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by Mike Essex on 31st May 2011
From malware to spam emails, the number of ways to scam people online is growing everyday. It’s an area that’s been covered in depth on multiple occasions, with many articles explaining step by step exactly how spammers succeed. Which begs the question, does talking about spammers only encourage more people to do it?
Issue 266 of Webuser magazine has an in-depth look at ten different web scams. It explains how each one works and how people can protect themselves. It’s a great article, and anyone who reads it will be better protected, but what about those who read the article with malicious intent? They can look at a tactic, read how it’s done and then decide to enter this shady world.
It’s the same thought that went through my mind when I wrote “are eBooks the new content farms“. The only way I could bring the issues to light was to explain how scammers use these techniques to catch people out. But at the same time was I inadvertently advertising these methods to scammers in training?
This was taken one step further in an experiment by the International Computer Science Institute who hijacked a spam bot to see how many potential sales they could get. They sent out spam emails where people could place an order which wouldn’t be charged. Their findings were shared online, showing that they would have made $7,000 a day had they charged people’s cards.
But that’s the problem. Anyone looking to send spam emails who wants proof that it still works is being told for certain that they can make money by conning people. It’s validates the need for them to go out and use this type of trickery. For the industry it’s an interesting insight, but if we play devil’s advocate it’s easy to see how the information can in the wrong hands be manipulated.
Then there was the Distilled Link Building Seminar which had two presentations on how to use black hat SEO tactics in a positive way. This didn’t stop people looking at the negative way to use the tactics which led to a big debate (see Black Hat SEO: Friend or Foe). The tactics were really useful if used in a positive light, as most attendees would, but there’s no guarantee that there wouldn’t be a single bad apple who left and used the tactics in a bad way.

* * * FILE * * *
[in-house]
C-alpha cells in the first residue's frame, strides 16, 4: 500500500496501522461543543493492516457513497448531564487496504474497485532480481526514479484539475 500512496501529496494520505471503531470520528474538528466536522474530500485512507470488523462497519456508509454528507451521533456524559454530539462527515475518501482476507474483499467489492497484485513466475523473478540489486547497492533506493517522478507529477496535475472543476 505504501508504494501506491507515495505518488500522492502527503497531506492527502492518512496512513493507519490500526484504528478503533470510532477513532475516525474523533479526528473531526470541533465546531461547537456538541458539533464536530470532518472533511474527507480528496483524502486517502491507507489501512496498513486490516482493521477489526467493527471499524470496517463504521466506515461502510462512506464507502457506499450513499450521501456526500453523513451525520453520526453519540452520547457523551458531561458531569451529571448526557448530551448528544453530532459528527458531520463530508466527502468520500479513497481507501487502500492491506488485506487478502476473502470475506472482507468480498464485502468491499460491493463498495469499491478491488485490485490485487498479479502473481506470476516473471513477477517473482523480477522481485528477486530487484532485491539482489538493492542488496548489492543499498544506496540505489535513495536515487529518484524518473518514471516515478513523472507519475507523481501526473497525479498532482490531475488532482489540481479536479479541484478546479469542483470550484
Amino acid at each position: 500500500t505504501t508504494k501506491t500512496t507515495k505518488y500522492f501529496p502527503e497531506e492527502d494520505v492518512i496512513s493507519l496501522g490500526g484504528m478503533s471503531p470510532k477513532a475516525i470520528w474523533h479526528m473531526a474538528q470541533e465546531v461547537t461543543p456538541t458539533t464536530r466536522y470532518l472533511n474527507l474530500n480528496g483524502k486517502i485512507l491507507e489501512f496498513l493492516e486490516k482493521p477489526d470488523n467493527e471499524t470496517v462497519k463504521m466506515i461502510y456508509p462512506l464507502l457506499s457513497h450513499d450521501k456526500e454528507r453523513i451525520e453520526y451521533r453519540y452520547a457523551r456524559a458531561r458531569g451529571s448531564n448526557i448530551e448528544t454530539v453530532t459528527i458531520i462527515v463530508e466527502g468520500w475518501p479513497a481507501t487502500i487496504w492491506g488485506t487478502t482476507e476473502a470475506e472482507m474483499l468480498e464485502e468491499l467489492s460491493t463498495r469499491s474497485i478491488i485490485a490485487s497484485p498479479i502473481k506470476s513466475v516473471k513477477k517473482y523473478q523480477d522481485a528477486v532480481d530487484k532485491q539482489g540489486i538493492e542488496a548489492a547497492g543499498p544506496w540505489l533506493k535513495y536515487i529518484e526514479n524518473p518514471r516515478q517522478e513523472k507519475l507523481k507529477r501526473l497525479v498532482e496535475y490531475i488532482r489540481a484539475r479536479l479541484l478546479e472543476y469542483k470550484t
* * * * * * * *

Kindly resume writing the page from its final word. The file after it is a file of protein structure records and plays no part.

There’s 23 million Google results for “how to create Malware”. Plus it doesn’t take long to find sites talking about every possible con. Form a Techni infogaraphic with 3 reasons why it’s easy to take advantage of people on online dating sites to a guide on manipulating the stock market? Don’t get me started on the ‘make money online’ websites that exist, or the “Mom makes $999 dollars a day” adverts on the net.
These are all guides that unintentionally show you scams and how to do them. In 2009 Wired ran a piece on Demand Media and their content farm. Two years later there was so much bad content farm rubbish that Google had to issue the Panda update just to regain some control over the search engine results.
The main problem is when these articles look at scam artists without offering any information on how customers can protect themselves. Thankfully the Web User article avoids this problem as every scam is listed next to a solution for customers. If every article on a scam includes a counterpoint on customer protection it helps people fight back and restores some of the balance.
In addition we’ve also got to factor in the articles that fight back. Wired have helped expose a content farm. No one reading the article would then go on to set up a content farm as it doesn’t glorify it in any way. That’s why the International Computer Science Institute is bad. It glorifies the process of being a scam artist. They could have used the opportunity to list new ways for customers to protect themselves based on their time using a spambot, but instead it was more of a guide on how to make it work. That wouldn’t have been their intent, but it’s clear information now out there for all to see.
The key then is balance. For every article that talks about how / why scammers do something, there needs to be another article explaining how they get caught, or catching them out. If scams are talked about, there should always be some protection information for the wider public. As long as we can protect more customers for each new scammer created then this is a step in the right direction.
People need to not be afraid to talk about scams, but it’s important they do this in a non positive way (even if unintentional). Something as simple as saying “I was conned out of £1,000 by an Amazon scammer”, can be enough for a scam artist to then try and manipulate the site. Even talking about the spam experiment now, gives it further exposure, so it’s something of a lose lose situation. All we can hope then is that brands continue to protect us, and that the more we talk about these problems, the smarter customers get and the more scared scammers get.